# [seqfan] Re: Miis France and OEIS

M. F. Hasler oeis at hasler.fr
Mon Feb 7 16:39:05 CET 2022

```Well, the 1 + 3 considered "reasonings" are already outlined in the article
:
0 - Obviously "equal" does not mean "identical / same" but a different
binary relation.
1 - If the relation is reflexive, the answer is 5
2 - If the relation is symmetric, the answer is 1
3 - The relation is not an ("acceptable") function, because OEIS does not
contain the subsequence  (5, 25, 605, 10855)

Obviously, the last reasoning is more than flawed, so Olivier's suggestion
of polynomial extrapolation is understandable although explicitly ruled out
in the article with the OEIS "argument". (Also, it sounds misleading when
Olivier writes "not exclusive",
because (1) and (2) obviously *are* (mutually) exclusive! Which actually
appears to be a main "reason" (although invalid) why (2) should be
preferred to (1): "given that 1 is equal to 5, 5 *must* be equal to 1 and
can't be equal to 5...".)

I find it intriguing that the "popular verdict" (and author of the quiz)
considers symmetry more fundamental than reflexivity.
Usually we always teach that "the properties defining equivalence relations
are (r), (s), (t)"
in that order, probably the most easy to memorize, since r,s,t are
consecutive letters in the alphabet,
and the respective properties are unary, binary and ternary, i.e., using 1,
2 resp. 3 variables
(and you will often prove the properties in that order in view of the
increasing complexity).
So I think in any possible regard, reflexivity should be considered before
symmetry.
It might be interesting for experts to study why non-mathematicians
consider "1 equals 5, so 5 equals 1" more natural than "5 equals 5"...

I reply to this threat also because I also frequently encounter a similar
"weirdness" on instagram:
One of the most popular "series" of math "tiktok's / shorts / reals" (to
reuse r,s,t reversed),
besides the infamous "2 / 1 (1+1) = 1 or 4 ?" with the disputable argument
that the multiplication must be made after the division
(while again most mathematicians would read  1/2x  as  1/(2x)  and not
(1/2)x  for which we can unambiguously write x/2...
and it totally makes sense to consider "multiplication denoted by absence
of symbol" to be stronger binding that multiplication and division denoted
with a symbol -- among other "esthetical" considerations, that also makes
more useful to have this choice between the two.
And so far I've never seen a textbook explicitly stating the contrary - but
yes, YMMV...)
it is also very popular to see posts of the form
2 + 2 = X
3 + 3 = Y
4 + 4 = Z
5 + 5 = ?
(or sometimes also : "1+2 = X, 2+3 = Y, 3+4 = Z, 4+5 = ?" and variants,
see, e.g., http://instagr.am/reel/CXmAvR0Pa_4 or
http://instagr.am/reel/CXpH4Dxjtp9 etc.)
where "2+2, 3+3" etc. "obviously" (according to the authors) means  f(2),
f(3), ...
Every other time I see this, I can't resist suggesting to "use at least a
symbol different from + if you don't mean the usual addition,
about any other choice like & or * or T or # or even x would be better,
IMHO."

But I think we must get used to seeing such nonsensical "popularized math"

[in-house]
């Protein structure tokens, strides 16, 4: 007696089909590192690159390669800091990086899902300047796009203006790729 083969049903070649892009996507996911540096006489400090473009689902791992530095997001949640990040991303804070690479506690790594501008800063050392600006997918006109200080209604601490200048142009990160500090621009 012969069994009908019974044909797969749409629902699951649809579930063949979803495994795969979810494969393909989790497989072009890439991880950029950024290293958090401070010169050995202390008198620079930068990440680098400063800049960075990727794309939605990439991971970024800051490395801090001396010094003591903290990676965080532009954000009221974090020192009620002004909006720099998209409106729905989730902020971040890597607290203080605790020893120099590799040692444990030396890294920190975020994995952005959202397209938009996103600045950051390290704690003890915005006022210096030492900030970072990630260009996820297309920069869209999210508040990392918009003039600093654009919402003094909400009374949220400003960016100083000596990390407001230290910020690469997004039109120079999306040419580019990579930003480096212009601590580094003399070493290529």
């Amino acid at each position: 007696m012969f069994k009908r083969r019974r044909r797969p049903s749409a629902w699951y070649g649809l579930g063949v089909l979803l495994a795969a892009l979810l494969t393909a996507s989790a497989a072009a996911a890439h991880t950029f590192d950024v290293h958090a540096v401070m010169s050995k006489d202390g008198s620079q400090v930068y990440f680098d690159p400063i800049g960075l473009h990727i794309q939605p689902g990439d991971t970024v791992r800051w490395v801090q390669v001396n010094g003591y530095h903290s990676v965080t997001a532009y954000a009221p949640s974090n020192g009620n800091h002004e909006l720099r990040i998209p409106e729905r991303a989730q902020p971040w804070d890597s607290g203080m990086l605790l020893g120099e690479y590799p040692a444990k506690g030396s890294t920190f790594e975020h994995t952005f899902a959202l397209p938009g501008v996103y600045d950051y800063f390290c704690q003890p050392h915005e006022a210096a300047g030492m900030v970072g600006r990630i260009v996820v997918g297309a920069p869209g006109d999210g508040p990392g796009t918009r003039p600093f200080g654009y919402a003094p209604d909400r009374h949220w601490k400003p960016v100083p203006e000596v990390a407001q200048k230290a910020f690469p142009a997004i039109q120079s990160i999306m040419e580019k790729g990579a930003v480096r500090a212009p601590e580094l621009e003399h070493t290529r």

-- fortunately there are also many publications of much higher quality!

- Maximilian

On Mon, Feb 7, 2022 at 9:22 AM Olivier Gerard <olivier.gerard at gmail.com>
wrote:

> I cannot see the point in asking this to anyone, in a beauty pageant or
> anywhere,
> especially in this biased form.
>
> In fact this was asked to the twenty-something final contestants
> in the middle of a General Knowledge Quizz they had to take before the show
> exactly like this :
>
> 36. Si 1 est égal à 5, 2 est égal à 25, 3 à 605, 4 à 10855, 5 est égal à
> quoi?
> a. 5 est égal à 1
> b. 5 est égal à 2
> c. 5 est égal à 5
> d. 5 est égal à 25
>
> And in this form the only (barely defensible but not exclusive) answers are
> a) and c)
> and a) is the accepted answer.  What a mockery of the meaning of
> *equal* and of the meaning of *is* !
>
> A more mathematical interpretation would have been :
> f(1) = 5, f(2) = 25, f(3)= 605, f(4)= 10855
> What is f(5) ?
>
> Polynomial interpolation gives : 39885
>
> But I would not attempt the computation without paper and there is nothing
> particular or exceptional to this polynomial or series of values which
> starts

as a geometric series then oscillates.
>
> Question 37 is more of the OEIS kind:
>
> 37. Compléter cette suite logique : 89-87-83-77-69
> a. 59
> b. 47
> c. 53
> d. 62
>
> Most will have counted differences : 2, 4, 6, 8, ... so out of simplicity
> one could guess the answer is a) 59 that was the accepted answer
> but as all seqfan members know, any numeric answer is "logical".
>
> At least, last year's quizz asked to know the definition for bissector
> (which is required knowledge by the end of middle-school in France).
> Olivier
>
>
>
>
>
> On Sun, Feb 6, 2022 at 8:30 PM jean-paul allouche <
> jean-paul.allouche at imj-prg.fr> wrote:
>
> > No joke (and possibly no interest).
> > I have seen this yesterday and unsucessfully
> > tried to find a smart answer. Finally I seem to
> > symmetry of equality: if 1=5, then 5=1.
> > Totally dull (the link given by Michel Marcus
> > even claims symmetry being intuitively stronger
> > than reflexivity, hence 5=1 being a more natural
> > the OEIS)
> >
> > jp
> >
> >
>
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> Seqfan Mailing list - http://list.seqfan.eu/
>

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